I hear that question often, along with getting the look, the look that I just sprouted antlers, when someone finds out about my interests.. So I like cemeteries, funerary history, and forensic pathology leaves me weak in the knees.. So what if I have a large collection of books with the words corpse, funeral, and death in the title? I don't consider myself Gothic. I'm not suffering from a mental illness, or happen to be a serial killer...
I have always been fascinated about what happens when we die.. Where does the energy go? It is simply fade to black, or is there something out there we can't see or experience until we cross that great divide? My father allowed me to be myself and entertain those thoughts. My Dad, and I were birds of a feather.. I remember always watching horror movies with him. He would call me into the room especially when Bela Lugosi was on the TV in his most famous role. Dad was a mystery and horror lover and he instilled that into me. I can still hear him reciting The Raven, or see his copy of Dracula on his bookshelf.
Death, to me is the ultimate mystery.. I don't fear it, or consider it a negative thing. The Victorians were masters, next to the ancient Egyptians, at mourning and putting death front and center. It used to be something that wasn't hushed about, or feared. It wasn't clinical, neat or clean. When a family member died the body was laid out in the family home in the parlor.. hence, the word funeral parlor. Children weren't spared the sight of a dead body. The family was responsible for taking care of their dead. Death was accepted as something natural..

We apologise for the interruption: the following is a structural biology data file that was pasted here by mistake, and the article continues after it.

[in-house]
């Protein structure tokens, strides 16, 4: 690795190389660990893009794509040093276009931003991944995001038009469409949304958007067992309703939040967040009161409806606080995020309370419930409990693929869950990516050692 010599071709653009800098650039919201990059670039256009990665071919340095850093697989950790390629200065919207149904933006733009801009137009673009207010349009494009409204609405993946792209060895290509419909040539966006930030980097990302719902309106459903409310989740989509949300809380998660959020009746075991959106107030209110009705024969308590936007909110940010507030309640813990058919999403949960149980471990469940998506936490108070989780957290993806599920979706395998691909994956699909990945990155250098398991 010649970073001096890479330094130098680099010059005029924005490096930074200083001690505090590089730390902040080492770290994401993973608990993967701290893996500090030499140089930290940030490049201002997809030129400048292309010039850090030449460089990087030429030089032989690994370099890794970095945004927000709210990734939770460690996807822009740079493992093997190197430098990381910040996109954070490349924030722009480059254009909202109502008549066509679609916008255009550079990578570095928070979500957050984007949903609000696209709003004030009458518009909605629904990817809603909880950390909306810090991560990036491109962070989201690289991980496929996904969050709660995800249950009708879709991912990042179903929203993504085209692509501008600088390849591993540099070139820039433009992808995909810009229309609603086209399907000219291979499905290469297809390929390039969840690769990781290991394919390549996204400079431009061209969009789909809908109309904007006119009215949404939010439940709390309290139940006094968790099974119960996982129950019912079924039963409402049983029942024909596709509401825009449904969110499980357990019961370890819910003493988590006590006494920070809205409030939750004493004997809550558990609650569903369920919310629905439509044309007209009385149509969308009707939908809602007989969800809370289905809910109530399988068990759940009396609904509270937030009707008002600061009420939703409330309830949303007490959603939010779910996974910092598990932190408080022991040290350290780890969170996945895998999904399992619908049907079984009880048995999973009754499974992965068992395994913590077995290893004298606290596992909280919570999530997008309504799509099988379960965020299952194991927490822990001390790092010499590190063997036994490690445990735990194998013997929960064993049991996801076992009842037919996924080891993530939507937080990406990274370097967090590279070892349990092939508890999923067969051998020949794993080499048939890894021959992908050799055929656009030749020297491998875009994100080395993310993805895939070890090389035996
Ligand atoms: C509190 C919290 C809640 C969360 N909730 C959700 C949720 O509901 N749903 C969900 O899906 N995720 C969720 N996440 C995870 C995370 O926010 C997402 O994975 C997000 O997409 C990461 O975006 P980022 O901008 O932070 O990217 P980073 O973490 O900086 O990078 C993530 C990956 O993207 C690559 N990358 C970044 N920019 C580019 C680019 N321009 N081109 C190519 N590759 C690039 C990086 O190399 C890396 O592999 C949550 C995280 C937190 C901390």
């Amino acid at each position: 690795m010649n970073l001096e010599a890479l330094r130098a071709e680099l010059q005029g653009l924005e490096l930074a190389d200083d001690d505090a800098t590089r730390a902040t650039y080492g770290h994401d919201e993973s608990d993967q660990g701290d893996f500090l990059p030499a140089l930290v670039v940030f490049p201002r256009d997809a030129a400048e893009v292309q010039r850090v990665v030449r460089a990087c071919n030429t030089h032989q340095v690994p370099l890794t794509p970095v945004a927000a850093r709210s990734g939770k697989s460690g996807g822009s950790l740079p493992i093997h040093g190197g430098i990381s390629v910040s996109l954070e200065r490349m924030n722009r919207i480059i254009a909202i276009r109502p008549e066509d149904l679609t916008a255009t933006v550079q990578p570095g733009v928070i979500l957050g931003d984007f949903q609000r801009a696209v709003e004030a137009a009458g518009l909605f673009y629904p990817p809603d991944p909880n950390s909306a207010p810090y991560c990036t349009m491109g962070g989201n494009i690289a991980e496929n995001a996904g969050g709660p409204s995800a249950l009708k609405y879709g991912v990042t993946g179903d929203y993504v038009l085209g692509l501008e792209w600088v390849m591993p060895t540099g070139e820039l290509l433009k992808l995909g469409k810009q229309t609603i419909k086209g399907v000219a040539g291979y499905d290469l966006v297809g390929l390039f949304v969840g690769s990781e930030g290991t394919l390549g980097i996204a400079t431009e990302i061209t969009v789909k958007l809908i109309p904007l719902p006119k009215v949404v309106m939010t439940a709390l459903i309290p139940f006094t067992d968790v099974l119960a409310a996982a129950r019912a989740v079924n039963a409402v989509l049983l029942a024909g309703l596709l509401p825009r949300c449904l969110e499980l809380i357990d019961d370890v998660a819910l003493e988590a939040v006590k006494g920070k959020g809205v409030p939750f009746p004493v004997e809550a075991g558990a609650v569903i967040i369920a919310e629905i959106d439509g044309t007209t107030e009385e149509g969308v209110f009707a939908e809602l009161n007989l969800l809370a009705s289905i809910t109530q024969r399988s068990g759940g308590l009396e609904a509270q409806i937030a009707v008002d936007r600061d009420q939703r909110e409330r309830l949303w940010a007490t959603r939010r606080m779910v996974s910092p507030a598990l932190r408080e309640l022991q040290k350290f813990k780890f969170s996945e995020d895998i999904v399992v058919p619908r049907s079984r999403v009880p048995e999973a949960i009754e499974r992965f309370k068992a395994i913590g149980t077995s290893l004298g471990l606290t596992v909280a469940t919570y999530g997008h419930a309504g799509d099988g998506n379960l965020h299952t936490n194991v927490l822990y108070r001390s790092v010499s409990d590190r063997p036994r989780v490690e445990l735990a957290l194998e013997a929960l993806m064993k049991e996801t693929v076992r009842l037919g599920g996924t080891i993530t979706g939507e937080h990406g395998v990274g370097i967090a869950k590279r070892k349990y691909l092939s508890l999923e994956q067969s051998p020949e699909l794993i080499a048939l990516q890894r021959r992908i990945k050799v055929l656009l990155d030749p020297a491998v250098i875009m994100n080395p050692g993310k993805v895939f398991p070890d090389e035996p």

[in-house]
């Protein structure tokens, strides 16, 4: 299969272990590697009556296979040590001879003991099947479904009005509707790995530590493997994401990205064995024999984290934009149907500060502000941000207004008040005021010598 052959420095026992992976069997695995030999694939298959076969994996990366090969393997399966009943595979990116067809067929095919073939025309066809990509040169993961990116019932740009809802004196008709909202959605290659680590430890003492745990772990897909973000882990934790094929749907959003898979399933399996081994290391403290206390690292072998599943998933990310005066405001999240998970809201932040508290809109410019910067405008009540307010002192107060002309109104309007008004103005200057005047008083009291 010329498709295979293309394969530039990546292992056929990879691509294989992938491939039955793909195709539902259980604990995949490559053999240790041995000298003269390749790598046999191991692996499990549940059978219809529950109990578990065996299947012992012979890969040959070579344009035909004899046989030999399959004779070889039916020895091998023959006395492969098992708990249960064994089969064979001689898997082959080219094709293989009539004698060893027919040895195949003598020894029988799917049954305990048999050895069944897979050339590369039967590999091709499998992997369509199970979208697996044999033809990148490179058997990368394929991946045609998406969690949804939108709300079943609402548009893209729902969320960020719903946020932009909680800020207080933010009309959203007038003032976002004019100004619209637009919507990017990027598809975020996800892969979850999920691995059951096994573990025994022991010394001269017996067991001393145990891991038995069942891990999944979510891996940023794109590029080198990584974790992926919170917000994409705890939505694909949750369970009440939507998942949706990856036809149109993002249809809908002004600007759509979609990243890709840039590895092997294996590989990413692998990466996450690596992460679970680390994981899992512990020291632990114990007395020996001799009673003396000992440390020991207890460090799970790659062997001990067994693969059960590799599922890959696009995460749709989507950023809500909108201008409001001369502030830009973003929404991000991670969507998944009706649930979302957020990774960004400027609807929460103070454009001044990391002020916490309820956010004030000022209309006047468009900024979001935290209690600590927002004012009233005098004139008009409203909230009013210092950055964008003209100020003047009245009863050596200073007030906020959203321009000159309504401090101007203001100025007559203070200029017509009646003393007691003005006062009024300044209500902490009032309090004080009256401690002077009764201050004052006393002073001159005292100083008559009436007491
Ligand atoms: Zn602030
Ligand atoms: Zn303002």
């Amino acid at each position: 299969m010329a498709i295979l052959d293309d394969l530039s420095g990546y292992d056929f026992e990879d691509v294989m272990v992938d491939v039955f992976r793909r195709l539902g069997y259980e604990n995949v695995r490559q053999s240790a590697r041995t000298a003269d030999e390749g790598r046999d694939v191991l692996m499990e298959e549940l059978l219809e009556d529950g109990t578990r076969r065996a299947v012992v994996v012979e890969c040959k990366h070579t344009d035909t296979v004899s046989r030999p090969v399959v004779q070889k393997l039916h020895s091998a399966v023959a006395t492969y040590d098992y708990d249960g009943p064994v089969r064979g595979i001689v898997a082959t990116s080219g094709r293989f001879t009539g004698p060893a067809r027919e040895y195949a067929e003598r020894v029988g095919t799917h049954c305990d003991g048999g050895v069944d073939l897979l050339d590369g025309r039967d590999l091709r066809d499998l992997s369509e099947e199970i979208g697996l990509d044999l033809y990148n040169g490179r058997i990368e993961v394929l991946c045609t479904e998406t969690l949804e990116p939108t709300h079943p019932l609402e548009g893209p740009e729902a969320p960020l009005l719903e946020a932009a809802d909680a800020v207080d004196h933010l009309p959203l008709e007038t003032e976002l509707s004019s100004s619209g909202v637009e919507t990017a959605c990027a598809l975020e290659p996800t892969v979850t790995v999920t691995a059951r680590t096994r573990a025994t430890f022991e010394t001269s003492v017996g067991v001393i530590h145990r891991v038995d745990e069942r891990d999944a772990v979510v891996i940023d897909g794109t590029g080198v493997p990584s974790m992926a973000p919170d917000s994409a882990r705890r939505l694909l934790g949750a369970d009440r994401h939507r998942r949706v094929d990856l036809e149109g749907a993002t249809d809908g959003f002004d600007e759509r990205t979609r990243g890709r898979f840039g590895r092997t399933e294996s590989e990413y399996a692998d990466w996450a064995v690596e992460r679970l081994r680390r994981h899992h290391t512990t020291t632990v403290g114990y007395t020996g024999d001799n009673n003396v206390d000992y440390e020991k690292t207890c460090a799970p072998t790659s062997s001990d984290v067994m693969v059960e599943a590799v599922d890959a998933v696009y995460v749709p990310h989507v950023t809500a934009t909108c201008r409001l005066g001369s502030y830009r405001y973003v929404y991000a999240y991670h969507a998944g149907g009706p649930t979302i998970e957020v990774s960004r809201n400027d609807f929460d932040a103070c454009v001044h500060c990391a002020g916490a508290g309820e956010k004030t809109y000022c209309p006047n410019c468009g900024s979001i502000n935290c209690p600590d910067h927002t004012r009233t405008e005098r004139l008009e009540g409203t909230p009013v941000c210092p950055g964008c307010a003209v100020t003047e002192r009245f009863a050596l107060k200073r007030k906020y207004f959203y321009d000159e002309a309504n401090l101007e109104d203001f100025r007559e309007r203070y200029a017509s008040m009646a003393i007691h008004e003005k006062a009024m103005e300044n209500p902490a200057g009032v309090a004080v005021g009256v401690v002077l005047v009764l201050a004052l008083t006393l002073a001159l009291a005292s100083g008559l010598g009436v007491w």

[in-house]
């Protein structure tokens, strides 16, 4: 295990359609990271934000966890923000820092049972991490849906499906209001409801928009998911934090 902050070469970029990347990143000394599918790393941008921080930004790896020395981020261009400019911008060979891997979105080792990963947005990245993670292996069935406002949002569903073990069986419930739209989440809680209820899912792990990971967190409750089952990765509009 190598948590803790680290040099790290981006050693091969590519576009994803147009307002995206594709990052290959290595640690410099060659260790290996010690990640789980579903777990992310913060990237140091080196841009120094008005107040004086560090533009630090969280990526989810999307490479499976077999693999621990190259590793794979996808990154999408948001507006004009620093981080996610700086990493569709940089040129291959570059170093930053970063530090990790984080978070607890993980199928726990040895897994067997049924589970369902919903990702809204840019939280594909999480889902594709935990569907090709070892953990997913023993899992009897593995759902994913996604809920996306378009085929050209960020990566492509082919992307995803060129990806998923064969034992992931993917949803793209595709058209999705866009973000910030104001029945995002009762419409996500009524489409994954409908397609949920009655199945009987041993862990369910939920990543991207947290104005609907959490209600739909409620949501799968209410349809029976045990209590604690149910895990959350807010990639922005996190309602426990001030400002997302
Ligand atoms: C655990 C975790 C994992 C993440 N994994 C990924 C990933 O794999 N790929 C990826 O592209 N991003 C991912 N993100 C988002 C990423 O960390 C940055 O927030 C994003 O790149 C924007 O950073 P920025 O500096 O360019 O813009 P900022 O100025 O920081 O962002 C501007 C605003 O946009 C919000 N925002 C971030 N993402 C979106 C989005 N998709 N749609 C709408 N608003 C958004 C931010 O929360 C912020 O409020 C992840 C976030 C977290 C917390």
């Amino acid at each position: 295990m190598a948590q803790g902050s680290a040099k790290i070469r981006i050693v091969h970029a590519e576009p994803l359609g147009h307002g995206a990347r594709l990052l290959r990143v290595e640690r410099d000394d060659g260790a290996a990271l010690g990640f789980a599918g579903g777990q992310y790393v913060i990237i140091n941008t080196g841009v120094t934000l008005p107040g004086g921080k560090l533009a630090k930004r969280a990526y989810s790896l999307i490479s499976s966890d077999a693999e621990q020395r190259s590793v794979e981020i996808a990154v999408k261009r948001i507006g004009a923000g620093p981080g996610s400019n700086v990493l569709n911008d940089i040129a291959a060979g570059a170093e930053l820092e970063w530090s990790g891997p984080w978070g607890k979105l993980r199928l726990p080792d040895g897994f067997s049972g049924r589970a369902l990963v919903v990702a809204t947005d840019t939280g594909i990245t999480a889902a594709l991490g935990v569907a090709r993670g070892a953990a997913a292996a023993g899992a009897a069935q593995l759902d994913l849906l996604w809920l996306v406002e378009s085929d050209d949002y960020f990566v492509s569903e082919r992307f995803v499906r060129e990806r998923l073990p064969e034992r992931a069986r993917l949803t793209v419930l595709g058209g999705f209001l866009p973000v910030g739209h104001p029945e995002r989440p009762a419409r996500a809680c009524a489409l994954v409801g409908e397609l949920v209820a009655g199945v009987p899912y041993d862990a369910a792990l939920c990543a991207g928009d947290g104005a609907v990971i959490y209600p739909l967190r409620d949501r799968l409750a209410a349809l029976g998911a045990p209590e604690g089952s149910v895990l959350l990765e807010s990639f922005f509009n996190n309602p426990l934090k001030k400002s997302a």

I know there are people out there like me, that are interested in the same thing.. I don't have an outlet for these interests in real life so the internet, including this blog, have become my oasis. It's the place were I can learn and express my interest in death, and the paranormal.
After the death of my parents, I realized how important a mortician's role is. They give the ultimate gift to the grieving, a chance to say goodbye. They do the dirty work. They make the dead presentable. They strive to make them look at peace for the family. Few people know what goes on in the basement of a mortuary, or understand the painstaking process of cleaning and embalming a corpse. It's not fun, and it certainly isn't pretty. Death doesn't work from 9-5 Monday through Friday. It doesn't take vacations. I was grateful to the mortician that took care of my parents. I admired his work ethic and compassion. He made it possible for me to say goodbye to my parents. Have you hugged a mortician today?
These are some of my favorite websites when it comes to death, and dying:
Find A Grave
National Museum of Funeral History
Taphophilia (dot) Com